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Grafting

Plant surgery: The most challenging form of propagation

So, you say you want a challenge? One of the most difficult methods of plant propagation is grafting, or the combining of two plants so they join and grow as one. This method of propagation is almost universally used in the creation of fruit and nut trees, as it shears years off the time it would normally take for the trees to begin producing quality fruits and nuts.

The basics: Most grafting takes place between members of the same species, although sometimes you can get away with grafting in the same genus (ex. peaches on a plum tree). The bottom (stock, or rootstock) and top (scion) meet at a point called, appropriately, the "union." There are many, many different types of grafting, among them veneer grafting and chip budding.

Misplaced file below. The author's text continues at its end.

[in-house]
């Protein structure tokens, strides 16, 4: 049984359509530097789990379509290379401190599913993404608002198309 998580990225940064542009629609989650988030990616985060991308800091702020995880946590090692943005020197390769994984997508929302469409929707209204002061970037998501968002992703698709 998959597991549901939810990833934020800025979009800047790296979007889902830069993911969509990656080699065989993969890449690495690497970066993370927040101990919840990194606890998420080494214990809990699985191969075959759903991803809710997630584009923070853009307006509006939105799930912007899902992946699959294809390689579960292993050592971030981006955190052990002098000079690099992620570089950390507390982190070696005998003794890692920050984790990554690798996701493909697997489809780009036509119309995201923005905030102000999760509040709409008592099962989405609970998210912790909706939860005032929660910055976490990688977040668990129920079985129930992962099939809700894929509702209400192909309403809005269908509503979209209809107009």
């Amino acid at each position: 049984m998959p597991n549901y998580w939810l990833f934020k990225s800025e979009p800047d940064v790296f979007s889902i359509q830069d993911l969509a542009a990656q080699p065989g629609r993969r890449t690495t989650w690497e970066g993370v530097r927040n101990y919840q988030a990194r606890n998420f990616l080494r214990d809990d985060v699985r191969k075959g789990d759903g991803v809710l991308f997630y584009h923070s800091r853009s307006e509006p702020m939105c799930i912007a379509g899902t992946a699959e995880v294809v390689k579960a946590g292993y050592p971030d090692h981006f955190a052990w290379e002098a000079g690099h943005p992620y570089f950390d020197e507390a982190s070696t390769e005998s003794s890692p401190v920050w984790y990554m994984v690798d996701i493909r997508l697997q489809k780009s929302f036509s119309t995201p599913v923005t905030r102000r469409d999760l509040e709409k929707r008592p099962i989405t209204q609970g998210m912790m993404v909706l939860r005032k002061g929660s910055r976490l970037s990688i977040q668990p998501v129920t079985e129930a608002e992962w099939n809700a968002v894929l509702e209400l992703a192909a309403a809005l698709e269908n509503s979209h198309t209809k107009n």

The not-so-basics: The term "surgical" is usually somewhere near whenever "grafting" is mentioned, and with good reason. This is a difficult propagation method, requiring proper timing, tools, and expertise - three very good reasons why grafted plants are usually so expensive in garden centers. Still, it isn't brain surgery, and a good reference book should be sufficient for one willing to take on the challenge.